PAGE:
Development and characterization of chemical modifications for siRNA strand selection

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Small interfering RNA (siRNA) are non-coding, double-stranded RNA that enable efficient gene silencing through RNA interference (RNAi) mechanisms. The primary effector of RNAi is an RNA-guided nuclease, Ago2, which selects one of the two strands as a guide to form the RNA induced silencing complex (RISC). Incorporation of the antisense, rather than the sense, strand is crucial for potency and safety siRNA therapeutics. Thermodynamic stability, phosphorylation status, and nucleotide sequence play a role in canonical strand selection; however, chemical modifications can improve strand selection and activity. To evaluate the impact of novel chemical modifications on strand activity, an RT-qPCR-based target cleavage assay was developed and validated. Dose-response analysis highlighted the consequence of overdosing, as dosages over 8 pM (for our siRNA sequence) resulted in significant sense strand activity without any on-target benefit. This assay was then used to characterize strand activity for siRNAs carrying azobenzene linkers, propargyl linkers, triazole-bound folate linkers, cubane linkers, hydrophobic phosphotriester modifications, or a 5’ phosphorofluoridate. Antisense vs. sense strand profiles revealed that nucleic acid substitutions (linkers) tend to reduce overall potency, likely due to an altered helical conformation and impaired recognition, but can effectively limit sense strand uptake when placed within the central region. These non-nucleotidyl linkers lack key hydrogen bond interactions between the guide RNA and both Ago2 and target mRNA, which are important for orienting the mRNA for cleavage. Surprisingly, placing a folic acid linker at the sense 3’ end was highly effective at limiting 3’ activity. Hydrophobic phosphate triester modifications have been shown to facilitate carrier-free uptake and are well tolerated. Profiles revealed that small phenethyl linkers had a limited impact of strand activity while larger octadecyloxy hydrophobic tails were more deactivating, likely due to steric constraints. Lastly, phosphorofluoridate analogues were also developed for their first introduction to siRNA. They exhibited a limited impact on strand activity. This may be the result of enzymatic hydrolysis and replacement with a natural phosphate, or efficient uptake of the modification within Ago2.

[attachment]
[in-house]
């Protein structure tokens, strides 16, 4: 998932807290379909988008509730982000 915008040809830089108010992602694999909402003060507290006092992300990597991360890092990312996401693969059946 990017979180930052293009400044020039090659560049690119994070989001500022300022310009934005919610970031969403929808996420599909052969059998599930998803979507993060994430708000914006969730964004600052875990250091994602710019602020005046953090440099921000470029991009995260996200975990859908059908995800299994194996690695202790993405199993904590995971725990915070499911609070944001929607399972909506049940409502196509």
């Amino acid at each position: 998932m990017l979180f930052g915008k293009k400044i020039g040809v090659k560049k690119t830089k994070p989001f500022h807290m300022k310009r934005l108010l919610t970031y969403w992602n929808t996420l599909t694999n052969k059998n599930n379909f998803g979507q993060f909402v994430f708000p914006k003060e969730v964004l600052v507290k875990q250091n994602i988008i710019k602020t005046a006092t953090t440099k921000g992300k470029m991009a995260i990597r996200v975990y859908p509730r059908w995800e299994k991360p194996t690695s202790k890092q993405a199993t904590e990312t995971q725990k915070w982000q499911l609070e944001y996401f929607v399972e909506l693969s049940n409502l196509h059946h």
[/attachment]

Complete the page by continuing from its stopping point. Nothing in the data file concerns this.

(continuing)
siRNA, Strand selection, Chemical modifications, Gene therapy, Gene silencing